Mapping climate change vulnerability and impact scenarios – A guidebook for subnational planners
A key planning tool to formulate low-emission, climate-resilient plans is the mapping of vulnerabilities to climate change. This is the topic of the present United Nations Development Programme (UNDP) publication, Mapping climate change vulnerability and impact scenarios: A guidebook for subnational planners, which aims to help sub-national planners identify and map current and future vulnerability to long-term climate change. This work builds on a large range of UNDP’s ongoing initiatives to map climate change vulnerability and support climate change adaptation at the national and subnational levels. It is a contribution to the process of articulating a low-emission climate-resilient plan, and is one of a number of upcoming UNDP publications that aim to assist in this goal. The series consists of a main publication, A Primer on Integrated Climate Change Planning for Regional Governments, which provides an overview on how to pursue low-emission climate-resilient development, and guidebooks like this one, that are topic specific and that outline a process that is important to achieving a low-emission future.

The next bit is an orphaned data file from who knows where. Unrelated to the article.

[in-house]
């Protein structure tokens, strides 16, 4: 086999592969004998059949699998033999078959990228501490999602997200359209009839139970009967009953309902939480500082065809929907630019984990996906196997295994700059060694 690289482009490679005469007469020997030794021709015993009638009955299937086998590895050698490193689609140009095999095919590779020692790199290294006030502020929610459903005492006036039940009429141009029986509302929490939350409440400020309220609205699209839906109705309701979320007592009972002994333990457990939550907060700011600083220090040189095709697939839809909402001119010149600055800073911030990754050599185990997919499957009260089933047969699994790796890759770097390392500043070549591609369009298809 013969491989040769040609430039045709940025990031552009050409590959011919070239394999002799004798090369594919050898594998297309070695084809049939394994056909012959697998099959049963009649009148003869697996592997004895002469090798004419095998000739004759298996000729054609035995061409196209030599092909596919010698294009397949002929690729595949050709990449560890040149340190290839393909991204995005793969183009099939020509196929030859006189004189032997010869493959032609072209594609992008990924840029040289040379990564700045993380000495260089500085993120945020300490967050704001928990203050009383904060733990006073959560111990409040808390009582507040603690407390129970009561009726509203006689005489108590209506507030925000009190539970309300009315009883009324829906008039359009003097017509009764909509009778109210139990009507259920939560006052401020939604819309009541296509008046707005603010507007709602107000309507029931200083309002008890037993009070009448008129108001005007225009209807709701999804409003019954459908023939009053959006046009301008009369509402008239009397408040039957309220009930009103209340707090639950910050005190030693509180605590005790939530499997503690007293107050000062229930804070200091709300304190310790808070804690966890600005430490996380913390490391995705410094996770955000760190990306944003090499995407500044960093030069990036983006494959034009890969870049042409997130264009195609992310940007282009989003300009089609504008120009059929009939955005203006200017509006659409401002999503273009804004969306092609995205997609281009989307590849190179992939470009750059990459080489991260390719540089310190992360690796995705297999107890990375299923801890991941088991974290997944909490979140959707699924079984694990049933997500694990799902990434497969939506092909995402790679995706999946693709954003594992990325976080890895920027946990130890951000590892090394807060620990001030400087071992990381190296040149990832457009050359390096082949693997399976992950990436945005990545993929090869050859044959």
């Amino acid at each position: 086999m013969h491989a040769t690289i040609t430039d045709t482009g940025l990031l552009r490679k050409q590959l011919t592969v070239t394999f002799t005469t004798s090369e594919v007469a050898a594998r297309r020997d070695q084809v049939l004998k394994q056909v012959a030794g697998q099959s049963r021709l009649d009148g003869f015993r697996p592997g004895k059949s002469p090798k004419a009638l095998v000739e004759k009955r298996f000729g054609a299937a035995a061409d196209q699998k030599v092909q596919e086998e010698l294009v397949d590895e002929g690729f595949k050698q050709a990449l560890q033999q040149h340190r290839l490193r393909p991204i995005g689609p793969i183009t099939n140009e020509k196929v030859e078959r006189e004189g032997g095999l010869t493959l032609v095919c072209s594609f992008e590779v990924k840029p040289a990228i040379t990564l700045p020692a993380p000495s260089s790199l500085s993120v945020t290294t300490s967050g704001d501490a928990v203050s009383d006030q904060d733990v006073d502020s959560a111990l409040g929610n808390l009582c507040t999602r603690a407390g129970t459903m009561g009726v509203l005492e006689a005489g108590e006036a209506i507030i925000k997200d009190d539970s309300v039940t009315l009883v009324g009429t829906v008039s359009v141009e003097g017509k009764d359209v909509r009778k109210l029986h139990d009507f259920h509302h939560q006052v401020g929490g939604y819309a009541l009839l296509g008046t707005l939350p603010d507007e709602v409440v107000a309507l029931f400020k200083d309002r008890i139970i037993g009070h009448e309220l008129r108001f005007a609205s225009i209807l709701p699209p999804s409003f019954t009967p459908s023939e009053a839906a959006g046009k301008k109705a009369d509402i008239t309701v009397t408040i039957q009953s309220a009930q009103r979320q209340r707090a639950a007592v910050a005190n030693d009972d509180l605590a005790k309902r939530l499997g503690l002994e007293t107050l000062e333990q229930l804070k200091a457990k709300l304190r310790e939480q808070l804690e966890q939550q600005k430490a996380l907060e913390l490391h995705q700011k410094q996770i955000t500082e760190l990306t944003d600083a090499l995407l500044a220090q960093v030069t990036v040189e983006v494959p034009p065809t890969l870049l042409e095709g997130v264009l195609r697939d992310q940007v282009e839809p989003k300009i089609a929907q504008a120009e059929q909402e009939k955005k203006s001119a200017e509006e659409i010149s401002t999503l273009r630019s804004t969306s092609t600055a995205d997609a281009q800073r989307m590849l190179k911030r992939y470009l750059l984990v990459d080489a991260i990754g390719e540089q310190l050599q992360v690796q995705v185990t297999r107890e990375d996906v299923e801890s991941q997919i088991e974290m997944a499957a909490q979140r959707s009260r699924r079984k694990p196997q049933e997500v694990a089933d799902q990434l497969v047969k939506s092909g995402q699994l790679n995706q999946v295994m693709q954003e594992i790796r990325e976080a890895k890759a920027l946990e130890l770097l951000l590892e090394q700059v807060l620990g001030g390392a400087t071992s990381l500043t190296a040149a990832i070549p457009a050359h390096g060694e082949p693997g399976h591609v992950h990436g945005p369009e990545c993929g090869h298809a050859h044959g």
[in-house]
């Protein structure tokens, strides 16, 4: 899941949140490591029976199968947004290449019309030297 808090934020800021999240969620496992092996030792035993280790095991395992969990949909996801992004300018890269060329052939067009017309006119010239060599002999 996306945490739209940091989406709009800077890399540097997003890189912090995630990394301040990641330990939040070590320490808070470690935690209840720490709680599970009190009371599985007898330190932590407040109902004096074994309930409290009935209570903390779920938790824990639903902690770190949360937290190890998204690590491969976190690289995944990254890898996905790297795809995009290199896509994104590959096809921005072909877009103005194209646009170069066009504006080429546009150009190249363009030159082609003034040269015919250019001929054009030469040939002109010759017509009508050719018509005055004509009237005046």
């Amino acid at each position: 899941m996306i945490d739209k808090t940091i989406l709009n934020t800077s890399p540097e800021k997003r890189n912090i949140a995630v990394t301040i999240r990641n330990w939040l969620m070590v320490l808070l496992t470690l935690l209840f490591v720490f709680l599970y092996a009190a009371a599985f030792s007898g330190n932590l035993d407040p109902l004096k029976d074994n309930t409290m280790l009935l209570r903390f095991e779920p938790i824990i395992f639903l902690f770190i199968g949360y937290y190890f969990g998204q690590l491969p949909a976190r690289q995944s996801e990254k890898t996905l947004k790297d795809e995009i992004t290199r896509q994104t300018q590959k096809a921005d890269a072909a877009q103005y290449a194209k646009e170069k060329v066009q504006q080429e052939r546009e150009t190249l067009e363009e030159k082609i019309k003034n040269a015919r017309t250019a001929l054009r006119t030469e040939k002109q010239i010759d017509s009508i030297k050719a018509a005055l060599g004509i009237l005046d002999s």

Climate change is a cross-cutting issue that is increasingly recognized as a necessary component of development-oriented decision-making and is being integrated into this process by planners. In order to support subnational areas (“territories”) to become resilient to anticipated climate change, it is important for the nature of vulnerability to be understood from a subnational perspective and reflected in relevant development strategies that are formulated at various levels (local, subnational and national). Climate change vulnerability refers to the state of susceptibility to harm from exposure to climate hazards, and the ability of the subnational territory (or other unit of analysis) to cope with, and recover from, such exposure as well as manage incremental and long-term change in climate. The likelihood of exposure to anticipated and/or unexpected climate-induced hazards and perturbations is thus only one part of the equation. In addition, climate change vulnerability encompasses how much the subnational territory (the environment, society, and economy) will be affected – in other words, how sensitive it is to the change. It also includes the territory’s potential to cope with, recover, and adjust to the impacts of climate change, that is, its adaptive capacity. Identifying vulnerability is therefore a necessary prerequisite to developing low-emission climate-resilient plans and strategies, and to ensuring that societies are resilient in the face of climate change. Once vulnerability has been determined, it is often useful to map this information so that the likely location(s) of vulnerable sectors and people are identified for a range of likely possible climate futures. This information, in turn, can be used for multiple purposes, including advocacy as well as contributions towards investment decisions and prioritization of actions.